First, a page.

Nancy Warren really wishes she was getting about $5 less per month in Social Security payments. The Charlotte mother of one has been unable to work for some time as she suffers from high blood pressure, a heart murmur, multiple sclerosis and chronic obstructive pulmonary disease (COPD). Ms. Warren had been living on $923 per month in SSD payments until she got the good news that thanks to a cost of living increase, she would now be getting $956 per month, putting her just $5 over the limit for receiving Medicaid, which pays for her multiple sclerosis medication.
Measuring cost of living increases is rather complex. A recent report suggests that the benefits calculation may soon change. In particular, the cost of living adjustments, which are granted automatically to all recipients of Social Security, whether they are receiving SSD or retirement benefits, are currently the subject of discussions in Congress.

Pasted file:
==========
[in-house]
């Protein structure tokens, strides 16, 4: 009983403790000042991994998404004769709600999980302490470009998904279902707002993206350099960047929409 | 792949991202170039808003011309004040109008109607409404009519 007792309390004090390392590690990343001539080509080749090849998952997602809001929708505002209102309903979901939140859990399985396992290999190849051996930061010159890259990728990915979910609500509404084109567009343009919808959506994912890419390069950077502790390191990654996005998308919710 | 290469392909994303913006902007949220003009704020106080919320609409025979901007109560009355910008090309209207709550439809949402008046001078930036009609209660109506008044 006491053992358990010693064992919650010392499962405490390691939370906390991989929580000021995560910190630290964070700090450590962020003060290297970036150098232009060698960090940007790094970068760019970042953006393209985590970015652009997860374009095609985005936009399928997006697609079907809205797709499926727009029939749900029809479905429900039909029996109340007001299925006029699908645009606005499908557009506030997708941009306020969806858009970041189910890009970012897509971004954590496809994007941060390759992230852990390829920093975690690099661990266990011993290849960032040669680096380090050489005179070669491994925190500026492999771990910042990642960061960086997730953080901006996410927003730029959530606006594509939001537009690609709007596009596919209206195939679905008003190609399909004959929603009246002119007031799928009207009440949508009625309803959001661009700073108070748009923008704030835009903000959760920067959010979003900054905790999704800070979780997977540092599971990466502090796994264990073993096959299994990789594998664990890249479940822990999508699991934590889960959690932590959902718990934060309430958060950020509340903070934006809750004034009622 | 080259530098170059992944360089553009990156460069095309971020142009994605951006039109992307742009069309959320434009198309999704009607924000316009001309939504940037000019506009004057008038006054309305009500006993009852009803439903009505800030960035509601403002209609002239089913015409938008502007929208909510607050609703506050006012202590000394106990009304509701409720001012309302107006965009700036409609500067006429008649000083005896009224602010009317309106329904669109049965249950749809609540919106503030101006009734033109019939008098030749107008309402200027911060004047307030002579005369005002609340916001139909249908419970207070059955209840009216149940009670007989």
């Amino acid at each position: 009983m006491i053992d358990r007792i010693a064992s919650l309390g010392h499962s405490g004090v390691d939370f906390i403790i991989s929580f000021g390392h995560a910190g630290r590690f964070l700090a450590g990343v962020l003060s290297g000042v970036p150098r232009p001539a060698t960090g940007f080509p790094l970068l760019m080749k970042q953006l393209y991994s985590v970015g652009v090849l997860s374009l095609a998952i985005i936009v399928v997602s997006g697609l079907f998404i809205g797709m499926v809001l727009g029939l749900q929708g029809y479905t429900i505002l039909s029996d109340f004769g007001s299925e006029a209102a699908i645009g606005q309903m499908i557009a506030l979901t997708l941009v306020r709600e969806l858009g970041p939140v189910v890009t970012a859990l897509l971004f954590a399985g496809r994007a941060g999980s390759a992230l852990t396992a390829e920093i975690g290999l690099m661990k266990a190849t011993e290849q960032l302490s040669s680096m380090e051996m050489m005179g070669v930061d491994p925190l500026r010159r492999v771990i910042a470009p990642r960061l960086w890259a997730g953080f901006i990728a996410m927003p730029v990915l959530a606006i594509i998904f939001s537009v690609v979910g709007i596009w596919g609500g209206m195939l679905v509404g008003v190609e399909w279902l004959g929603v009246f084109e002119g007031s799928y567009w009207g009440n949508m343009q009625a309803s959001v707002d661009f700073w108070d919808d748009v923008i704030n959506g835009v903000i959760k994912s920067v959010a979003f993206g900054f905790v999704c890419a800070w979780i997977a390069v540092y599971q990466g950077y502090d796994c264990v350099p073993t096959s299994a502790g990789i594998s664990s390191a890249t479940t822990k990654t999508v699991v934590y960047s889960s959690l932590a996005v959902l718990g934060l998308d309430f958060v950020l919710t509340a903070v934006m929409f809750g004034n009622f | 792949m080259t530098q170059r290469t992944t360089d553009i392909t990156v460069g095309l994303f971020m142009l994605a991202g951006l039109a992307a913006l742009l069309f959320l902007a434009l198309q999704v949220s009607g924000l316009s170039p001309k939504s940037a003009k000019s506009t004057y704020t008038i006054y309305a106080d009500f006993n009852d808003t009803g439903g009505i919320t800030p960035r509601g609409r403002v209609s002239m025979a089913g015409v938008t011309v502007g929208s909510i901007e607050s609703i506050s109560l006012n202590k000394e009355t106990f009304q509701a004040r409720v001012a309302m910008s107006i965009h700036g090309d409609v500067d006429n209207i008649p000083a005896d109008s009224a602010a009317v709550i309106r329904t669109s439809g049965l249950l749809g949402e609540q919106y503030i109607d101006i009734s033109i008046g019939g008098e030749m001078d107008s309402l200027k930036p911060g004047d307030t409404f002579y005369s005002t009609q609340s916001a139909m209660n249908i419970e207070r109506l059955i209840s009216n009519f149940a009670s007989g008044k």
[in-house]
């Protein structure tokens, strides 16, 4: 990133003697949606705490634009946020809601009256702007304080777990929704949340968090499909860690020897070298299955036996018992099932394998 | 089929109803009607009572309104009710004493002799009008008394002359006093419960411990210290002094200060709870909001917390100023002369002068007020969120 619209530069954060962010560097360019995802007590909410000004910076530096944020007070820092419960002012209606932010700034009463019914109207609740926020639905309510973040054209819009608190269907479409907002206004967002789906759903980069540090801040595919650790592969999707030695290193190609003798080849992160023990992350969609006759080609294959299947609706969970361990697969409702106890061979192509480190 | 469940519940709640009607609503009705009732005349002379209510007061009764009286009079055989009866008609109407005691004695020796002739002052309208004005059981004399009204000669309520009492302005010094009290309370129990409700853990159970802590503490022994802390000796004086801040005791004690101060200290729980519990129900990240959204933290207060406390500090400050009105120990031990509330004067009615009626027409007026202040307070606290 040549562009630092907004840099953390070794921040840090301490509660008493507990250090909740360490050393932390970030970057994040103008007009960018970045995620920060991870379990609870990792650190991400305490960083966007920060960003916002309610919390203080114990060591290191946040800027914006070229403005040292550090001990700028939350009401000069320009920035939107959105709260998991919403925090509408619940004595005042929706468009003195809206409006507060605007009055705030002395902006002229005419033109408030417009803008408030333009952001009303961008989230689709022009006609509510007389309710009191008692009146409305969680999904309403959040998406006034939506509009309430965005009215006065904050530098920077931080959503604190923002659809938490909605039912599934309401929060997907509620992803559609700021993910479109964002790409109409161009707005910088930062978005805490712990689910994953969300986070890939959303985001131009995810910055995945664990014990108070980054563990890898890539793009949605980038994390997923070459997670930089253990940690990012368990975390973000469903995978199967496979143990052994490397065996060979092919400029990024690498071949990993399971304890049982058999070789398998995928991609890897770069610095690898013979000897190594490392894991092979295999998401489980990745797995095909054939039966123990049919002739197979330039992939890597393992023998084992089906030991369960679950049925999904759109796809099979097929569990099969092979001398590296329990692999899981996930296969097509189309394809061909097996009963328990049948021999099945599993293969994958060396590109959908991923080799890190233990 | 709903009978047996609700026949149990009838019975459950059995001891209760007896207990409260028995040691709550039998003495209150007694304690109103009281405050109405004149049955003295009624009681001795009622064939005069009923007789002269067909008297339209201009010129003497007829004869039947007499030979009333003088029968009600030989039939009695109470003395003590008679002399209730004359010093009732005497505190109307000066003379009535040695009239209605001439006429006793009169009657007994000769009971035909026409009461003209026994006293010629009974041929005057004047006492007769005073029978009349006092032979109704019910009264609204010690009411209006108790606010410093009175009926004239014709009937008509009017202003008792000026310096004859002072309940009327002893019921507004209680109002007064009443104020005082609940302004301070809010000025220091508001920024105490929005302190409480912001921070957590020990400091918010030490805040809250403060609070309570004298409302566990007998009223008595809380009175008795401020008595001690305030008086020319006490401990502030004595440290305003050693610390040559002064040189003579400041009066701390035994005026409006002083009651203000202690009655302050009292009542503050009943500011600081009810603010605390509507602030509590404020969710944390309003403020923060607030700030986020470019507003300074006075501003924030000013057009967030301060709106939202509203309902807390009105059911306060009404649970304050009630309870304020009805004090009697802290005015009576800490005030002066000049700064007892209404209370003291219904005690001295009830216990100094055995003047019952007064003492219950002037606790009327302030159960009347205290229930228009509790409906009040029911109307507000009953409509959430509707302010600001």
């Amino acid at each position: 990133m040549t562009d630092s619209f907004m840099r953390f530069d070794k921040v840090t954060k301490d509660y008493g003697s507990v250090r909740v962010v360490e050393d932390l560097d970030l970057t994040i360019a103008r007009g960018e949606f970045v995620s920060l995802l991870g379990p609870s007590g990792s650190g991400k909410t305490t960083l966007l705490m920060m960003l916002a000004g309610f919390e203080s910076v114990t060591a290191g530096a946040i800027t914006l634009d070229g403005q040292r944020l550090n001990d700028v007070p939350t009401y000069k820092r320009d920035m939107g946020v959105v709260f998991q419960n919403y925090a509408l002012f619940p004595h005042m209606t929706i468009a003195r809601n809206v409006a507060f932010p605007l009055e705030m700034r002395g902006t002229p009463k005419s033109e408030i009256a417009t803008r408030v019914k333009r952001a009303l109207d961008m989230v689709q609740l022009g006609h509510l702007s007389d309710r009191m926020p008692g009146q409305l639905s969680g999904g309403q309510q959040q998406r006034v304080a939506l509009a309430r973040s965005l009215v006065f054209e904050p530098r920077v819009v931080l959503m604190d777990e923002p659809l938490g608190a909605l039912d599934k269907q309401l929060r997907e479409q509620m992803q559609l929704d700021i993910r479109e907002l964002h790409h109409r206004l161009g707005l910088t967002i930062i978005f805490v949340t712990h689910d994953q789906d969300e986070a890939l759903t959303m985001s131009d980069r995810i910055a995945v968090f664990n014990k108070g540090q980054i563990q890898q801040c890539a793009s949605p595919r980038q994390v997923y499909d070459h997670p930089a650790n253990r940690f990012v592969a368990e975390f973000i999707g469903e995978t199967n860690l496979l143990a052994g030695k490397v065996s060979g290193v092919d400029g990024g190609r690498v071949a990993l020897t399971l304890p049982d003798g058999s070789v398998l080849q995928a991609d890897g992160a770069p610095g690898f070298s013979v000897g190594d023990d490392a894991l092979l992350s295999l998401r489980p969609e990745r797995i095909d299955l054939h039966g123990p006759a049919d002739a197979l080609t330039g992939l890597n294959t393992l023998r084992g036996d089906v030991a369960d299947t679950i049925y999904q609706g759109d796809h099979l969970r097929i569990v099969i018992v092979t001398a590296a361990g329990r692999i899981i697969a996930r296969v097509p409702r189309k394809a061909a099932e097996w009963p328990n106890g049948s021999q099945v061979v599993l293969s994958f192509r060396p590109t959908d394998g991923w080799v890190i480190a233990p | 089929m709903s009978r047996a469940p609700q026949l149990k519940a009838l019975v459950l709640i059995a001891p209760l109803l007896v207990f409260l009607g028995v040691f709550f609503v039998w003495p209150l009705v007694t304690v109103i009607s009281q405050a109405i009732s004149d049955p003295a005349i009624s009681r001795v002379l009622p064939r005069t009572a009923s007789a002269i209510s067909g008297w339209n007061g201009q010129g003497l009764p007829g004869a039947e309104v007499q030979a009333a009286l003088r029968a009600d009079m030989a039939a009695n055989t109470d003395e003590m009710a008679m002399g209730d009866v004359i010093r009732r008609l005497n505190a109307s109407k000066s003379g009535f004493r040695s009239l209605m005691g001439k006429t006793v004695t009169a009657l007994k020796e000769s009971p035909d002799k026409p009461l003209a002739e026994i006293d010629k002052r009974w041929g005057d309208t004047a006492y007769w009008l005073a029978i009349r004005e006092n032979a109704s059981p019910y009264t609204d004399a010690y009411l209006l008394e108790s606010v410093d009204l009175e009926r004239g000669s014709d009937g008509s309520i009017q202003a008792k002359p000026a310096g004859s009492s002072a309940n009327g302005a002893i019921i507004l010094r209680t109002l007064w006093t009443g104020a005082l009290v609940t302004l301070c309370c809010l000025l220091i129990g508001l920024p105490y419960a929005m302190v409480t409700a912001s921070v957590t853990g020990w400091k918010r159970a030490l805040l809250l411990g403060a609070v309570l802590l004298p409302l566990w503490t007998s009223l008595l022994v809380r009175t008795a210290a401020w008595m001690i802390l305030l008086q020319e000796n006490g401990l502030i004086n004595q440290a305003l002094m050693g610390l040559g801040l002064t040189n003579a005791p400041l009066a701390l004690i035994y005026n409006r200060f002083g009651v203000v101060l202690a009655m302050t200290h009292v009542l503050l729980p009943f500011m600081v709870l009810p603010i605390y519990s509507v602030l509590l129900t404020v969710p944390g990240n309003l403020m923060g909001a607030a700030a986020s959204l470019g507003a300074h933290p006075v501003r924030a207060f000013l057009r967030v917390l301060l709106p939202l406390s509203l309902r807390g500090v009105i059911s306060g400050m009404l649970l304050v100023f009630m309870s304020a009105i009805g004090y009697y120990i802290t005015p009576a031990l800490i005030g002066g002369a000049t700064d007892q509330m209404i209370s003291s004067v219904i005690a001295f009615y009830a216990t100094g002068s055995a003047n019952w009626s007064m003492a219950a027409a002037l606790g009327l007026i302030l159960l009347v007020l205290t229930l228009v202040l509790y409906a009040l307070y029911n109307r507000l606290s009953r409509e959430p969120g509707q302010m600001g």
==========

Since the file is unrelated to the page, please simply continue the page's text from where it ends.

The current method, CPI-W, is pegged to the wage earner’s income. A proposed method for calculating SSD cost of living increases, chained CPI, is an even more complex calculation. Results from the two calculations differ by around 0.3%. That difference, however, may make all the difference to people like Ms. Warren.
Very few Social Security Disability benefit requests are granted on the first try. In almost all cases, you will need to hire a SSD attorney appeal your rejection. Since most SSD attorneys will work on contingency, meaning that they don’t get paid unless you get paid, it is worth your while to work with a lawyer rather than risk losing your benefits by striking out on your own.